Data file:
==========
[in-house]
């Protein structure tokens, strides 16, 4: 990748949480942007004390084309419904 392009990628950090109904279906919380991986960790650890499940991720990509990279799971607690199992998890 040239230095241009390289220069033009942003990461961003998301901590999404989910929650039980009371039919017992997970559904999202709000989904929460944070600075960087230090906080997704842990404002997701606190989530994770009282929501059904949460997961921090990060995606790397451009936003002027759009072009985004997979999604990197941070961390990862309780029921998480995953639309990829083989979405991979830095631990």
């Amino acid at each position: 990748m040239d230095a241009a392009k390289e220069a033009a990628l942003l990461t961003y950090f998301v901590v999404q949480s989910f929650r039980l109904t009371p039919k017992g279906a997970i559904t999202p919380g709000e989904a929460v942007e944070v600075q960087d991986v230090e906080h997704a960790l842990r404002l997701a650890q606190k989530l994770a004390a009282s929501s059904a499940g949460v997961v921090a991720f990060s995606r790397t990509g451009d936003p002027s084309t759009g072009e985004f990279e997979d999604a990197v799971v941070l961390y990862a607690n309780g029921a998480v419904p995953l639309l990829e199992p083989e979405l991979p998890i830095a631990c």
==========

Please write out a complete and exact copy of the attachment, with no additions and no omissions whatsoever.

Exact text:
[in-house]
């Protein structure tokens, strides 16, 4: 990748949480942007004390084309419904 392009990628950090109904279906919380991986960790650890499940991720990509990279799971607690199992998890 040239230095241009390289220069033009942003990461961003998301901590999404989910929650039980009371039919017992997970559904999202709000989904929460944070600075960087230090906080997704842990404002997701606190989530994770009282929501059904949460997961921090990060995606790397451009936003002027759009072009985004997979999604990197941070961390990862309780029921998480995953639309990829083989979405991979830095631990």
């Amino acid at each position: 990748m040239d230095a241009a392009k390289e220069a033009a990628l942003l990461t961003y950090f998301v901590v999404q949480s989910f929650r039980l109904t009371p039919k017992g279906a997970i559904t999202p919380g709000e989904a929460v942007e944070v600075q960087d991986v230090e906080h997704a960790l842990r404002l997701a650890q606190k989530l994770a004390a009282s929501s059904a499940g949460v997961v921090a991720f990060s995606r790397t990509g451009d936003p002027s084309t759009g072009e985004f990279e997979d999604a990197v799971v941070l961390y990862a607690n309780g029921a998480v419904p995953l639309l990829e199992p083989e979405l991979p998890i830095a631990c």